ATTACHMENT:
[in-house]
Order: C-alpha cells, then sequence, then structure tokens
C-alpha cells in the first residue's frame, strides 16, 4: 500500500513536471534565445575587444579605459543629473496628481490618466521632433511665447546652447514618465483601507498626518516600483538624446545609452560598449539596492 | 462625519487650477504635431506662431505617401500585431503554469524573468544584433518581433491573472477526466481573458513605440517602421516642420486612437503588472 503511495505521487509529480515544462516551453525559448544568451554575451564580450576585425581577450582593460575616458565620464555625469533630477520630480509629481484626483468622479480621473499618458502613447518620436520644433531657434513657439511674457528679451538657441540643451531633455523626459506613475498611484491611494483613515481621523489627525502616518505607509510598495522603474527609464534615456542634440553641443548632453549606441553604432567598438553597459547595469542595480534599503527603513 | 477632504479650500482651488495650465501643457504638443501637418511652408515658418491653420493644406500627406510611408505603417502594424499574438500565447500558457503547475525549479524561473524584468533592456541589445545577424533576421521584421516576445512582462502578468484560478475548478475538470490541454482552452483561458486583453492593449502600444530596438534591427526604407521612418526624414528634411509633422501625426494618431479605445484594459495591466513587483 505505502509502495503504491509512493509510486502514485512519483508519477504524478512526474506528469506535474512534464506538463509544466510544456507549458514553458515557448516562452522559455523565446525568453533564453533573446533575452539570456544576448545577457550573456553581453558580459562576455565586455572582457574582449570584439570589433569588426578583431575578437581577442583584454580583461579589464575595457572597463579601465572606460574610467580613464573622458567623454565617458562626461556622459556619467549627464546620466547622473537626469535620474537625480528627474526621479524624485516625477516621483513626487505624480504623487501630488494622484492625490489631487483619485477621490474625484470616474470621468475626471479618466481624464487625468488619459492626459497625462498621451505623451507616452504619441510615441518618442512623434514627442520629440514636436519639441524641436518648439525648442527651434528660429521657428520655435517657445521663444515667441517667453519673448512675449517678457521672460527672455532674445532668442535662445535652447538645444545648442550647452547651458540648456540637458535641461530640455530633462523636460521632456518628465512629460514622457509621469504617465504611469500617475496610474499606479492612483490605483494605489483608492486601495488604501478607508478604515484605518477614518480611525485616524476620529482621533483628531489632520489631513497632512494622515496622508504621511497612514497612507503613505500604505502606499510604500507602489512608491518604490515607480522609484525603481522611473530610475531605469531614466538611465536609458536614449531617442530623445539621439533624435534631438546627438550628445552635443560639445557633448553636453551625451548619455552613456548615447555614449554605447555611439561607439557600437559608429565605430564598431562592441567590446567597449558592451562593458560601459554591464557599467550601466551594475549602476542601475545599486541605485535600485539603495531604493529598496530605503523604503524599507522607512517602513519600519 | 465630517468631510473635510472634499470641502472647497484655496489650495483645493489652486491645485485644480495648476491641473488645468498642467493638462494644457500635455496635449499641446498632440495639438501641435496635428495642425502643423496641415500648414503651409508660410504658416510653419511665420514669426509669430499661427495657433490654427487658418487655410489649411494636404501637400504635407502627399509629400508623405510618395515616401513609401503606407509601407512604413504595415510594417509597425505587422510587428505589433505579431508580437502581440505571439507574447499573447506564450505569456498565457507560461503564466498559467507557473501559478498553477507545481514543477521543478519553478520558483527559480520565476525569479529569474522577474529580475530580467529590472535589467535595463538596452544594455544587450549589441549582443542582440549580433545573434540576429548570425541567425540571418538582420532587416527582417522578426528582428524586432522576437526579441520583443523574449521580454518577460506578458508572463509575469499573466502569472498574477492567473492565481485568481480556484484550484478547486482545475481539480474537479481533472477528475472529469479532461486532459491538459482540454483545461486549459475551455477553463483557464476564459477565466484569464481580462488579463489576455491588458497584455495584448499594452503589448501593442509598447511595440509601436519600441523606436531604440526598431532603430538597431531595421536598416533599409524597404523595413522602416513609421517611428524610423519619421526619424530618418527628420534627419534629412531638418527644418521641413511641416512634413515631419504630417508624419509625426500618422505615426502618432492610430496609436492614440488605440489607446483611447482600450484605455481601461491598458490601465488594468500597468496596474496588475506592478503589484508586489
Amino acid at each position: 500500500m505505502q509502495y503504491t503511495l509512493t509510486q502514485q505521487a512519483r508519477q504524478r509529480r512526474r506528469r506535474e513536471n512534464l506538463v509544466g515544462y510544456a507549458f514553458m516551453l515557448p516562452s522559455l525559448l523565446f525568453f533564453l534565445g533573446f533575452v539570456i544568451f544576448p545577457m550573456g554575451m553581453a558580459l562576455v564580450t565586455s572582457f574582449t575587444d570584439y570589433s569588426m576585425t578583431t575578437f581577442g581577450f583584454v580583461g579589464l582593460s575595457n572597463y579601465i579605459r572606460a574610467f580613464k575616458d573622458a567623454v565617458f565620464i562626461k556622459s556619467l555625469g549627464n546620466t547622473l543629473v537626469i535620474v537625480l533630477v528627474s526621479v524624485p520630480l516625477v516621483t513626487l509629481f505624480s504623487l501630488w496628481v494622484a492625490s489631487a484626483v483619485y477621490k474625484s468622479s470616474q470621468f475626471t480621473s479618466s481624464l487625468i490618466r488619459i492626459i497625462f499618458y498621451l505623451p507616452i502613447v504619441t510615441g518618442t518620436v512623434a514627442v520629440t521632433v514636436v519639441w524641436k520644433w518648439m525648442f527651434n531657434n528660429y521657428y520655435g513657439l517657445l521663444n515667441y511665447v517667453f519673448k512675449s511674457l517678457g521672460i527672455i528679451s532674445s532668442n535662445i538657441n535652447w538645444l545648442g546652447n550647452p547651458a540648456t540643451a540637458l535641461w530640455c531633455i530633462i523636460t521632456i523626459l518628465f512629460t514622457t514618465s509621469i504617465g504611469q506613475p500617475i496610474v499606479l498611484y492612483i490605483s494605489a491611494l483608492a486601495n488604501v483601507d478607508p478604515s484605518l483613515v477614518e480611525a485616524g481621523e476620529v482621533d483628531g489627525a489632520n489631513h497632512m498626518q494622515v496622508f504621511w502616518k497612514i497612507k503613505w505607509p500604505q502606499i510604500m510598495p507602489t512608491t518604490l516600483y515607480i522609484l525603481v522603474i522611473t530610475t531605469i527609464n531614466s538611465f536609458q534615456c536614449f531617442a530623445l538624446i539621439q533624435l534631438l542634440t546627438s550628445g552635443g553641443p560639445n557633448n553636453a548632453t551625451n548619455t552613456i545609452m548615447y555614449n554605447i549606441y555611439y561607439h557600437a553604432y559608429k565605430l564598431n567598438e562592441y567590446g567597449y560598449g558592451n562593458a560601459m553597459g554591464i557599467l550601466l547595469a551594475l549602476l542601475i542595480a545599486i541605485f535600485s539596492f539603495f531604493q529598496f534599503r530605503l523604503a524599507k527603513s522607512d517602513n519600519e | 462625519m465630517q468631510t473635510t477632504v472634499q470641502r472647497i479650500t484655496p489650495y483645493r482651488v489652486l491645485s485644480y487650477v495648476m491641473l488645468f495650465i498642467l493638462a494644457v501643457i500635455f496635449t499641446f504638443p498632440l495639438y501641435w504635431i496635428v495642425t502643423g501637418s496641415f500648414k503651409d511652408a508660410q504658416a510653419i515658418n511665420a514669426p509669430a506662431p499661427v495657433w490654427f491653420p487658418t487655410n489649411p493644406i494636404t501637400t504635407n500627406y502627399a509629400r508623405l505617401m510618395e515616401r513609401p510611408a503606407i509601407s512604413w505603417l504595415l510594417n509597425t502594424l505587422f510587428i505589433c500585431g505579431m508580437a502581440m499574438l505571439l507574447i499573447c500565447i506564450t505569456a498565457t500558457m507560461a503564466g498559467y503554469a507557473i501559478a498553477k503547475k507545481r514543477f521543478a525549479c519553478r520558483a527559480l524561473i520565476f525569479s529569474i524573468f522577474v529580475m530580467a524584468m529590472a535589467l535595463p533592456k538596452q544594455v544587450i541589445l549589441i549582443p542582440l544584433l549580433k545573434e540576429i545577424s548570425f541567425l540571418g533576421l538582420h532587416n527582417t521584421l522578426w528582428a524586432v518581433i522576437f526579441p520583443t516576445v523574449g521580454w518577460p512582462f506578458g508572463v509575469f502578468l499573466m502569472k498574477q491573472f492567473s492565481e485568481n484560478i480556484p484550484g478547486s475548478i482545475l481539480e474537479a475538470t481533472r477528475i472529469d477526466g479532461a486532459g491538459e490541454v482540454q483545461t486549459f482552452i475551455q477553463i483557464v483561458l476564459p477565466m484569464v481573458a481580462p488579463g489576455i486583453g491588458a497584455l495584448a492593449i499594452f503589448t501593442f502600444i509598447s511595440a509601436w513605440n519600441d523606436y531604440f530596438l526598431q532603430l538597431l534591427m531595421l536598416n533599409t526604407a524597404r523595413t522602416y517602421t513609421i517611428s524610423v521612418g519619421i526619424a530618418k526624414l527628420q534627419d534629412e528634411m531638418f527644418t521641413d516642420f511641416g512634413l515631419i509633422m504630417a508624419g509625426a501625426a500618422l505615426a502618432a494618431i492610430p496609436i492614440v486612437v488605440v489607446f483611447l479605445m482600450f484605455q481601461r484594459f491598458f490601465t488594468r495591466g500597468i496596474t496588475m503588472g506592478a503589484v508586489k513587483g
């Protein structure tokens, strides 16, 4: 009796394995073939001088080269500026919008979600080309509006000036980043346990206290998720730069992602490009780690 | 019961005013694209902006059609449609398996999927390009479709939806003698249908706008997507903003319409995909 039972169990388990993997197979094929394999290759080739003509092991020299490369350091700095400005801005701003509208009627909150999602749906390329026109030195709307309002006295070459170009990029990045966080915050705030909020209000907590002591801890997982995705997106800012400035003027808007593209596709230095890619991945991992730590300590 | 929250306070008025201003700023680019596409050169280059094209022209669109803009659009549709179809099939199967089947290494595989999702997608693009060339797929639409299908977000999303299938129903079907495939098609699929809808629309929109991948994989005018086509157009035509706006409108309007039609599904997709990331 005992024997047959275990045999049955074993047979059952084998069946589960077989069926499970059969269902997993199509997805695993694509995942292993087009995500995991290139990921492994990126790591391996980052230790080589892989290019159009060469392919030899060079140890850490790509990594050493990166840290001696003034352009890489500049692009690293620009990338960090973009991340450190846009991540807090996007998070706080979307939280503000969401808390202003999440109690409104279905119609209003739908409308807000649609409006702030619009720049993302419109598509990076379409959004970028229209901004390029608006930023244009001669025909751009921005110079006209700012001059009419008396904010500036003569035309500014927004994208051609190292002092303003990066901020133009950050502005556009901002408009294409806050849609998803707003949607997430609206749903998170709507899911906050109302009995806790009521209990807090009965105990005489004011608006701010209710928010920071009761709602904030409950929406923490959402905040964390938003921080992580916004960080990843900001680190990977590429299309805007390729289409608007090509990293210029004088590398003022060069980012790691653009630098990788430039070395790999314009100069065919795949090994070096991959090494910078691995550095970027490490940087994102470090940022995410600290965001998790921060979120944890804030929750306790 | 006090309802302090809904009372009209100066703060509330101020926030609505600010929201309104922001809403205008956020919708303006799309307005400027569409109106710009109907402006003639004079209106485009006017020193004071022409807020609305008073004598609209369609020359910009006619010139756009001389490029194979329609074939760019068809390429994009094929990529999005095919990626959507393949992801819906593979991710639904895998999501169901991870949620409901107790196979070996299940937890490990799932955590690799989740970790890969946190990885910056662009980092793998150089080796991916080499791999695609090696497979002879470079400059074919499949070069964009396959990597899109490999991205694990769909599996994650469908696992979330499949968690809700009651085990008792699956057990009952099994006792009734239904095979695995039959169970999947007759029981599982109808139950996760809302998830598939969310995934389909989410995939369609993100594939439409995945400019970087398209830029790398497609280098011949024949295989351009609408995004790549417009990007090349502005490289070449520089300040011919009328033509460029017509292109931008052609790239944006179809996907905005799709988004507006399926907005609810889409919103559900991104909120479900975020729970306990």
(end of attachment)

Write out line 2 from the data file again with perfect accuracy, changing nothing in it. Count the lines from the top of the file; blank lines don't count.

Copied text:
Order: C-alpha cells, then sequence, then structure tokens